Regional Spotlight: Vietnam’s North and South Central Coast
Jun. 26 – Vietnam’s North and Central Coast regions are ideally positioned, bordering Laos in the west and the South China Sea (the Gulf of Tonkin) in the East. These are key regions that are growing centers for business and commerce.
The Central Coast region of Vietnam has sloping terrain coming from the northwest into the southeast, characterized mainly by hills and high mountains in the northwest area.
The climate in the region is cool with high rainfall and good opportunities for investing in hydropower. Along the coast there are relatively flat and sandy beaches (Sam Son Beach, for example) alongside many lagoons, bays and deep-water ports (such as Vung Ang).
The hilly landscape, climate, humidity, rainfall and low levels of pollution are also ideal for numerous species of trees, with notably rare trees growing in the North Central Coast region in the Thanh Hoa, Ha Tinh and Quang Binh forests.
Due to the regions’ long coastline, large estuaries, many ports and excellent coastal lagoon system, aquaculture has become one of the region’s strongest sectors. Da Nang even has a dedicated “Seafood Services Zone” to benefit the sector.
The region is also home to many natural mineral reserves ranging from gold in the Bac Trung Bo province to iron, titanium, pyrite, lead, zinc, kaolin, quartz sand, limestone, marble and granite in the Quang Binh province. This has provided the region with advantages in the cement and building materials industry.
The South Central Coast region relies heavily on hydropower to satisfy its energy needs. The largest hydropower unit in the region will be the Lai Chau Hydropower Plant – which will generate 1200 MW and is expected to begin operations by 2016.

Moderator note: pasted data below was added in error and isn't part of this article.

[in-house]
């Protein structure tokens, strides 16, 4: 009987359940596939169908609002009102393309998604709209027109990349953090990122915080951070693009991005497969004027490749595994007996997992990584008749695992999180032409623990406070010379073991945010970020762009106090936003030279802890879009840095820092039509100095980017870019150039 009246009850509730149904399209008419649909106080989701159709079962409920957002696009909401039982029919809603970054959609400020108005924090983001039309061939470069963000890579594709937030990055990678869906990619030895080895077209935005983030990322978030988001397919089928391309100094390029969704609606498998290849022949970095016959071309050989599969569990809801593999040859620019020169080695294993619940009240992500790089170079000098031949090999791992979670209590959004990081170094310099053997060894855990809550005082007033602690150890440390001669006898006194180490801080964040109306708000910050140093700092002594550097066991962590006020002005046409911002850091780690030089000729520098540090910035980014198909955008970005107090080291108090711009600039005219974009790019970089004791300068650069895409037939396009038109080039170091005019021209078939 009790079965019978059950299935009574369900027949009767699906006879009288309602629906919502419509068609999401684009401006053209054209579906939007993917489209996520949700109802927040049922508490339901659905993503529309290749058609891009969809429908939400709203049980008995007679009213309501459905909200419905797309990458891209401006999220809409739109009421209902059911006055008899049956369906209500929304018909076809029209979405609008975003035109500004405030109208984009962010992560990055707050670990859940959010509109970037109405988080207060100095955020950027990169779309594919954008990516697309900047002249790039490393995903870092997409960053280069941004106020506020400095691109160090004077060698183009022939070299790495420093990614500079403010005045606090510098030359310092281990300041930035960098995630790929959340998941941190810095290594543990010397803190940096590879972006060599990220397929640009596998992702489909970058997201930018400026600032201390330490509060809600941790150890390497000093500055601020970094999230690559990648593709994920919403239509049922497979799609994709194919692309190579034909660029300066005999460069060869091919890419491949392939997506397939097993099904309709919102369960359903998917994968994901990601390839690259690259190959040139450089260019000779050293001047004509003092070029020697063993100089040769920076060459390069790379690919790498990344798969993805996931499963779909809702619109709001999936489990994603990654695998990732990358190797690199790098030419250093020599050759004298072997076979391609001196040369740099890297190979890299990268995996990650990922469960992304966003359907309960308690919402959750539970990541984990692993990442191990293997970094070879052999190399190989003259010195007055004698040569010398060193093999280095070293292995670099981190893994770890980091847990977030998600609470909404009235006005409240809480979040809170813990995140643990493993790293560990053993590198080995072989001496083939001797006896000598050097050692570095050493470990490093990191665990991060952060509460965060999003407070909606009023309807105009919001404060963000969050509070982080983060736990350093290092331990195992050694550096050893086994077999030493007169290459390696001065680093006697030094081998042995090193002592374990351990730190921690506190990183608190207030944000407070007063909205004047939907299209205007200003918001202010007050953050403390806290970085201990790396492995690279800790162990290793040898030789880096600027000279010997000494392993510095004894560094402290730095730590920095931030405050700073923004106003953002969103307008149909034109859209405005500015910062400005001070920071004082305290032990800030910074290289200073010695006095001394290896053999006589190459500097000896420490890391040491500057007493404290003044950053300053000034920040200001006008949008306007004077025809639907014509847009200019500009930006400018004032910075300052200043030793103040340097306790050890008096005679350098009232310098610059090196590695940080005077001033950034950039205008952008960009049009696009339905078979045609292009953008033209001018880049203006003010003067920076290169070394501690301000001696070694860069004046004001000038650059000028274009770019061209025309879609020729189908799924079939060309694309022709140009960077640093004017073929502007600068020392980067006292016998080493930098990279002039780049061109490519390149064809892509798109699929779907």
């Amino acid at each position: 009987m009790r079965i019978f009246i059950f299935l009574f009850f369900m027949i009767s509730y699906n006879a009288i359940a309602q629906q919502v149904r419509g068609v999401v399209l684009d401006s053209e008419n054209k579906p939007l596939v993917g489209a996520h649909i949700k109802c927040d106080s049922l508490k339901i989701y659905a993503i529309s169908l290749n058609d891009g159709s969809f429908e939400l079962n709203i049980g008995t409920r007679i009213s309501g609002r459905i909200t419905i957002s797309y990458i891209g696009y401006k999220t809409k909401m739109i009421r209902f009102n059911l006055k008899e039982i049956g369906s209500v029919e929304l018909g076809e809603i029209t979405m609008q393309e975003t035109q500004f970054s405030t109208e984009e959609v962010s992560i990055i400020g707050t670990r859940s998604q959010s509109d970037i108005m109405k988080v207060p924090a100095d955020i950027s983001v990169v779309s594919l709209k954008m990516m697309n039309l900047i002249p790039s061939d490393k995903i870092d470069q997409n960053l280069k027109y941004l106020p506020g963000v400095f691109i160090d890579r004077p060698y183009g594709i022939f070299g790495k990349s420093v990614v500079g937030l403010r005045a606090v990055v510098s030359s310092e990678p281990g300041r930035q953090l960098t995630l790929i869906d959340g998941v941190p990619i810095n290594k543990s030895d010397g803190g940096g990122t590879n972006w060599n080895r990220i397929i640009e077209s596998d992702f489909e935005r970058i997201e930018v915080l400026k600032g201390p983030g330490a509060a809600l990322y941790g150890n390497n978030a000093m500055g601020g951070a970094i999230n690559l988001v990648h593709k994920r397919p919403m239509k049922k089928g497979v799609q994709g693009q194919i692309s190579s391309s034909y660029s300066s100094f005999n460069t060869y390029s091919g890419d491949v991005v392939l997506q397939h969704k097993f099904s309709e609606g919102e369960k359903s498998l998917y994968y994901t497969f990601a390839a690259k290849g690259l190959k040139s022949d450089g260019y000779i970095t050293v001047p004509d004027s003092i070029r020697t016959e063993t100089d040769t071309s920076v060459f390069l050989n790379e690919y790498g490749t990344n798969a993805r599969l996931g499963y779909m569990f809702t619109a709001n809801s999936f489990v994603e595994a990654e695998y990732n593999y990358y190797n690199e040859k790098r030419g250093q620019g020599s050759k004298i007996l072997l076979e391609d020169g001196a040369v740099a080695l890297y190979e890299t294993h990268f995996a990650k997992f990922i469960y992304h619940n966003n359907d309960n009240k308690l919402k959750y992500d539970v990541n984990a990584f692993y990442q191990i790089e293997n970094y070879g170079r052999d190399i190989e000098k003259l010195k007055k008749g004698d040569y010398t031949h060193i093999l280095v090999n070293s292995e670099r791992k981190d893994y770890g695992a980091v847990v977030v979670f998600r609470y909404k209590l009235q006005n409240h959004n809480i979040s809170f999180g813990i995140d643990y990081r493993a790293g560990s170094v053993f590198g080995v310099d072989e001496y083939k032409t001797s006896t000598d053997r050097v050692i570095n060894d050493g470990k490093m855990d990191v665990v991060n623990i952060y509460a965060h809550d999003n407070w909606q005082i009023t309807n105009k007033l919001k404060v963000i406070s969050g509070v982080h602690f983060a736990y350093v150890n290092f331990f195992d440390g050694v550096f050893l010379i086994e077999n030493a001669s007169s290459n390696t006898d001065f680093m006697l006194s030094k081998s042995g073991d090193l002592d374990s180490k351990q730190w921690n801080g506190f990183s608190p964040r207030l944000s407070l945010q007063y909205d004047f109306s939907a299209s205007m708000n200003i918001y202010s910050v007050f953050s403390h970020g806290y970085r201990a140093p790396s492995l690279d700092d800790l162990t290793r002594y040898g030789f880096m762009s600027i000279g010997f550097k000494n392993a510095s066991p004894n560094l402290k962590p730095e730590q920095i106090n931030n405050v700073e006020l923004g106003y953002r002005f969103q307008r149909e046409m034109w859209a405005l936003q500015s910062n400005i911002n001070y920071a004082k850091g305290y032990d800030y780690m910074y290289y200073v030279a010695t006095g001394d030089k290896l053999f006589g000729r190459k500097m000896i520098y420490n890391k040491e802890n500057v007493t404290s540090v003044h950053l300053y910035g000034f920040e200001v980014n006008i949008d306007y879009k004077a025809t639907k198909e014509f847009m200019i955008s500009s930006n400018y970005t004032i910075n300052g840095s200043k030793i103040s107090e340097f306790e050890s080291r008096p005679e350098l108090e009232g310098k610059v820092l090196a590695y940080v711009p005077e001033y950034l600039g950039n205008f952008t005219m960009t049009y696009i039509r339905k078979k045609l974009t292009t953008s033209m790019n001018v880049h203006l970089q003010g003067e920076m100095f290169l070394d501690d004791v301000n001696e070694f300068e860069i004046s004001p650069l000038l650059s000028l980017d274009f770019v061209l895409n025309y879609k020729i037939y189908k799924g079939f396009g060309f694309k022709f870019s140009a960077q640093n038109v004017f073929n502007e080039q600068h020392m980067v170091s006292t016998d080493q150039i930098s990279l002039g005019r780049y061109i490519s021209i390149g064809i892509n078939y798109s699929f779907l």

There is also a number of hydropower and thermal power plants littered throughout the North Central Coast Region.
The North Central Coast region is home to a number of UNESCO World Heritage sites such as Phong Nha-Ke Bang Park and the Hue Monuments.
The South Central Coast region houses two out of Vietnam’s six total UNESCO World Heritage sites: the My Son Sanctuary and the Hoi An Ancient Town.
Furthermore, in addition to the region’s beaches and mountains, the Phong Nha-Ke Bang area is one of the world’s two largest karst regions and is renowned for its cave and grotto systems.
East-west motorways linking Laos to the coast (where important ports are located) run horizontally across the region, while the Ho Chi Minh Highway and National 1A run north-south.
Da Nang is the most important port in the central coastal regions and is also the 3rd largest trading port in Vietnam. In addition, other smaller and medium-sized ports, including Nghe Tinh Port (in Vinh City), for which the upgrading and expansion of Cua Lo terminal are planned, will be completed in 2015.
Also, much of the Con River and a small stretch of the Lai Giang River can be used as inland waterways for transportation.
The region is served by Da Nang International Airport (the third largest airport in Vietnam), as well as Phu Bai International Airport (located just south of the central city of Hue) and Vinh Airport (located in Vinh City).
Material for this article was taken from the May 2012 issue of Vietnam Briefing Magazine, titled “Vietnam’s Provinces, Regions, and Key Economic Zones,” which is available as a PDF download on the Asia Briefing Bookstore. In this issue, we discuss the industries and economy of Vietnam’s three levels of geographic divisions from the perspective of a potential foreign investor.
Dezan Shira & Associates is a specialist foreign direct investment practice, providing corporate establishment, business advisory, tax advisory and compliance, accounting, payroll, due diligence and financial review services to multinationals investing in emerging Asia. Since its establishment in 1992, the firm has grown into one of Asia’s most versatile full-service consultancies with operational offices across China, Hong Kong, India, Singapore and Vietnam as well as liaison offices in Italy and the United States.
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